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According to a new study published in Neurology, veterans who sustain mild traumatic brain injuries, also known as concussions, are reportedly 49% more likely to develop sleep disorders up to five years after their injuries. Mild TBIs often involve blows to the head that can cause the brain to shift rapidly back and forth inside the skull, leading to inflammation as well as tissue damage in several regions of the brain.
For the study, researchers examined data on almost 200,000 Iraq and Afghanistan-era veterans, roughly half of whom had been diagnosed with a brain injury. Over an average follow-up period of almost five years, 23.4% of the veterans with TBIs developed sleep disorders, compared with 15.8% of the veterans without TBIs.
TBIs were associated with a 50% higher risk of insomnia and what’s known as hypersomnia, or excessive daytime sleepiness, as well as a 33% greater risk for sleep-related movement disorders like restless leg or leg cramps, and a 28% higher risk for sleep-related breathing disorders such as obstructive sleep apnea.
The lead author of the study, Yue Leng, MD, PhD, a psychiatry researcher and an assistant professor at the University of California in San Francisco, said that because leep complaints are common in TBI patients, the new findings are unsurprising. “It is fascinating that there is an increased risk of sleep disorders even years after TBI, not only short-term,” he said.
Leng explained that veterans did have a higher risk of sleep disorders with concussions than with moderate to severe TBIs, which may reflect differences in how these injuries impact the brain.
Per the U.S. Department of Veteran Affairs, the Defense and Veterans Brain Injury Center (DVBIC) reported nearly 414,000 TBIs among U.S. service members worldwide between 2000 and late 2019. More than 185,000 Veterans who use VA for their health care have been diagnosed with at least one TBI. The majority of those TBIs were classified as mild.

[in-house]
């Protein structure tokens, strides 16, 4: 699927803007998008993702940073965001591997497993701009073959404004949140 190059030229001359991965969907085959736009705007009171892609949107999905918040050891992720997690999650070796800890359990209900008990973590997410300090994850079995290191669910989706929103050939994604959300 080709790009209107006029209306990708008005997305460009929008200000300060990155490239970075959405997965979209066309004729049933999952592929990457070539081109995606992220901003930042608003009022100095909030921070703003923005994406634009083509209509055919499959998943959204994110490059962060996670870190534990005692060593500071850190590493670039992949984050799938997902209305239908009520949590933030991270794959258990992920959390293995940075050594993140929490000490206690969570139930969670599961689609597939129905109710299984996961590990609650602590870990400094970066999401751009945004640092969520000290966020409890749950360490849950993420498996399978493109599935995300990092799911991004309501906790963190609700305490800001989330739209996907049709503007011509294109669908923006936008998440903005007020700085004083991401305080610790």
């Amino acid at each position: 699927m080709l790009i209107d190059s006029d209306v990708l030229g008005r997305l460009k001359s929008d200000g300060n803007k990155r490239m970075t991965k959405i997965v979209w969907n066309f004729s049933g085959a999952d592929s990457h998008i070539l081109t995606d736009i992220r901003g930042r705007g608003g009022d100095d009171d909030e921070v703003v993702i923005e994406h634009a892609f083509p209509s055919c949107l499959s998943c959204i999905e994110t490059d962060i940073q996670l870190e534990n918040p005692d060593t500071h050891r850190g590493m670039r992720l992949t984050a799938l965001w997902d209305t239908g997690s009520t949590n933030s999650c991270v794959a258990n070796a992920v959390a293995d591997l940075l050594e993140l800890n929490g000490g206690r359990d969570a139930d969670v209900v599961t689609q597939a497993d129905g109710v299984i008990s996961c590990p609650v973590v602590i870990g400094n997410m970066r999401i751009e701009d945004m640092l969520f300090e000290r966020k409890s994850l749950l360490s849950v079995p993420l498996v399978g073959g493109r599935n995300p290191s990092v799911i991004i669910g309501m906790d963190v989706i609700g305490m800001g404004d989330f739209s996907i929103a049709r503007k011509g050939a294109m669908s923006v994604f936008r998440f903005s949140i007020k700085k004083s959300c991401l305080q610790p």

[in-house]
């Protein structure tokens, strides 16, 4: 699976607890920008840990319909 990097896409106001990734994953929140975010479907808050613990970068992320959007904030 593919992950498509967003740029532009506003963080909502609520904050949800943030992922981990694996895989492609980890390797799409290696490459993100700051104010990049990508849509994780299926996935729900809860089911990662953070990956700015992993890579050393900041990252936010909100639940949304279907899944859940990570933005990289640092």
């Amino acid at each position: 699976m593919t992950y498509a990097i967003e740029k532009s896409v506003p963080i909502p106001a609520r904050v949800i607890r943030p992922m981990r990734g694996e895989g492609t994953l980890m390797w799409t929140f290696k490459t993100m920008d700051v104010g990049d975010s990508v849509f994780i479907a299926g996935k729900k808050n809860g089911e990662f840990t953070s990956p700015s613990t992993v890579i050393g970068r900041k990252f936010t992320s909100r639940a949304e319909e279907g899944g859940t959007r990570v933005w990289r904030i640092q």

Traumatic brain injuries have been linked to lasting sleep issues in previous studies of veterans. For example, a study published in July 2017 in JAMA Neurology found that more than half of veterans with concussions experienced moderate to severe sleep impairment up to five years after their injuries, compared with one in five combat veterans with no history of TBI. Another study from 2018 in the Journal of Clinical Sleep Medicine also linked TBI to sleep disorders in veterans, although this study found the risk was increased when they also had PTSD.
Some things that help with sleep after a concussion are the same things that can help people without brain injuries get a better night’s rest. People recovering from TBIs need to practice what’s known as good sleep hygiene. This means getting eight hours of sleep per night, going to bed at a consistent time, not drinking coffee in the afternoon or evening, and no computer or smartphone use right before bedtime. If sleep problems persist, it may be time to follow up with a specialist who treats concussion patients. The study results suggest that if no sleep issues surface in the weeks or months immediately after a TBI, these injuries could be involved if sleep problems develop down the line.